Shell out for Turk­ish de­lights

The much-cov­eted pis­ta­chio takes cen­tre stage in Gaziantep’s cui­sine

The Weekend Australian - Travel - - The Food Issue - JEREMY SEAL

IT’S har­vest time and the bas­kets and boxes lin­ing Gaziantep’s old- town lanes and ar­ti­san al­leys sag be­neath the weight of fistik — or pis­ta­chios — the sig­na­ture nut of this boom­ing city in south­east Turkey.

Lo­cals will tell you it’s the best of its kind in the world and while ri­val grow­ers from Cal­i­for­nia to Iran may de­mur, what is be­yond dis­pute is that an­cient Antep (for­get the ‘‘Gazi’’; it’s an add-on rarely heard be­yond of­fi­cial cir­cles) takes par­tic­u­lar pride in its pis­ta­chios.

Not many places have quite so many culi­nary vari­a­tions on the nut, which features in ev­ery­thing from ke­babs and smooth­ies to the ubiq­ui­tous baklava-style pas­tries that are on dis­play in hun­dreds of pud­ding shops through­out the city.

At the high-vaulted Al­maci Pazari pro­duce and spices bazaar, the piles of pink­ish-pur­ple nuts bear no re­sem­blance to the pro­cessed pis­ta­chios I’m used to. Freshly har­vested, they are still in their vel­vet-toned husks and ven­dor Mehmet Ak­sar urges me to try one, in­sist­ing there is noth­ing like a fresh pis­ta­chio. He’s right; the raw nut I ex­tract from its husk and shell is oily, soft and sub­tly flavoured, its taste and tex­ture far more com­plex and al­lur­ing than its salted coun­ter­part.

A steady stream of early cus­tomers ar­rives at Ak­sar’s stall to get their fill of fresh pis­ta­chios be­fore the brief win­dow of avail­abil­ity — Septem­ber to Oc­to­ber — closes. Ak­sar sup­plies me with a glass of tea and a stool, from which I watch po­ten­tial buy­ers quiz him on his stock.

In the seek­ing and giv­ing of qual­ity as­sur­ances, per­cent­ages are bat­ted back and forth. I learn that at least 75 per cent of nuts in a good batch should have split shells, to in­di­cate ripeness while also en­sur­ing ease of ac­cess to the ker­nel.

It’s also im­por­tant that a good pro­por­tion of any batch has been col­lected from be­neath the tree, rather than picked from the branches.

‘‘I wouldn’t go be­low 40 per cent in this re­gard,’’ one afi­cionado tells me, though I guess th­ese things are taken on trust. Ripeness is all, though the para­dox is that the best baklavacis (baklava mak­ers) favour nuts picked ear­lier, usu­ally in Au­gust, be­cause of the nat­u­ral oils they con­tain. At the equiv­a­lent of about $3 a kilo, even tak­ing into ac­count the husks, the nuts are sur­pris­ingly cheap.

‘‘It’s been a bumper har­vest,’’ Ak­sar ex­plains. ‘‘Though prices should dou­ble as avail­abil­ity tails off. Some of the trees pro­duced 100kg of nuts this year. But th­ese things tend to be cycli­cal, so the like­li­hood is that the crop will be much smaller and the prices higher next year.’’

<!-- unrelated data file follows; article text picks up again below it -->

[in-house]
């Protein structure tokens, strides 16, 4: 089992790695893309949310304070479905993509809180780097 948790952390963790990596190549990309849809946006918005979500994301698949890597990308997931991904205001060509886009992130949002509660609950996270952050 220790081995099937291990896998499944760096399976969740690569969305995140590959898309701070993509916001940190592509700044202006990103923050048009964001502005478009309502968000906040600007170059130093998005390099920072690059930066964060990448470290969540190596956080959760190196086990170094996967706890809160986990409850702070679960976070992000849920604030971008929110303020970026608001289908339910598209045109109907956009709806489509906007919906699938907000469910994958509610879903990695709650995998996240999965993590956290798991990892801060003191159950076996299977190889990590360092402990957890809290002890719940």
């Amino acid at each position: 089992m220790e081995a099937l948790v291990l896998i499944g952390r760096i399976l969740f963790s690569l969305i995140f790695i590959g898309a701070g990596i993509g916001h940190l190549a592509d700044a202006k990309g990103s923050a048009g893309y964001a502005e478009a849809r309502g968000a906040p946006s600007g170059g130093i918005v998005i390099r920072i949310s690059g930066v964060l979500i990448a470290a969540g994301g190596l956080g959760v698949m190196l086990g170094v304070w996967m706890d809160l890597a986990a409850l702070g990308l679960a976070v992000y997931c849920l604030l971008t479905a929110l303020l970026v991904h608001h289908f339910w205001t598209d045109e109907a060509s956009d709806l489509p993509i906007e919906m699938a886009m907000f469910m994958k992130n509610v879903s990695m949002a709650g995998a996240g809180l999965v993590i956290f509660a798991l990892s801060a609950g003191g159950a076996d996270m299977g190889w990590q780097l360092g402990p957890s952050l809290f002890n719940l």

I’ve barely left Ak­sar’s stall and moved be­yond Antep’s bazaar area, with its famed con­cen­tra­tion of cop­per work­ers, be­fore the ex­tent of this city’s sweet tooth be­comes ap­par­ent. The streets are lined with baklava out­lets, rang­ing from huge chains such as Celebiogullari to tiny counter delis in­clud­ing Hay­daroglu, their win­dow dis­plays fea­tur­ing enor­mous tin trays of pis­ta­chio del­i­ca­cies: filo and honey baklava in bite- sized squares or in cake-shaped pieces known as havuc dil­imi (car­rot slices); a shred­ded-wheat vari­ant called ka­dayif; and a deep­green, leaf-wrapped hit of ground pis­ta­chio called fistik sarma.

I’m on the look­out, how­ever, for a par­tic­u­lar pud­ding break­fast in which Antep spe­cialises: kat­mer. I find it at Zek­eriya Usta. In this no-frills back- street out­let — dough-rolling work sur­face, wood oven, aged till and pro­pri­etor — pas­try cooks turn out hot filo pil­lows of cream, crushed pis­ta­chios and sugar to or­der. My gen­er­ous serve of kat­mer is de­li­cious, if a lit­tle hard on the ar­ter­ies. I’m not alone in car­ry­ing off a good chunk in a dog­gie bag.

With the rem­nants of my kat­mer and a liq­uidised lunch — pis­ta­chio yet again, this time in a high- en­ergy smoothie called The Atom, which also con­tains or­anges, bananas, figs, mul­ber­ries and honey — I am sus­tained through the day.

Come evening, though, and I’m ready for Antep’s culi­nary crown­ing glory. Imam Cag­das ke­bab restau­rant and pud­ding shop is a cav­ernous, twofloor diner, with a faux-sweep stair­case and squadrons of old-school wait­ers.

My starter is hot lah­ma­cun, the lo­cal mince-topped flat­bread, which I fol­low with a salad with chopped wal­nuts and pome­gran­ate juice. And then there is ayran, the sour yo­ghurt drink la­dled from a bowl. From the range of ke­babs — in­clud­ing aubergine and spicy minced adana — I choose one that’s flavoured with gar­lic. And pis­ta­chios. I’m done by the time the waiter comes to clear my plate. ‘‘Baklava?’’ he asks. kat­mer­cizek­ imam­


Mehmet Ak­sar tends his pis­ta­chio stall

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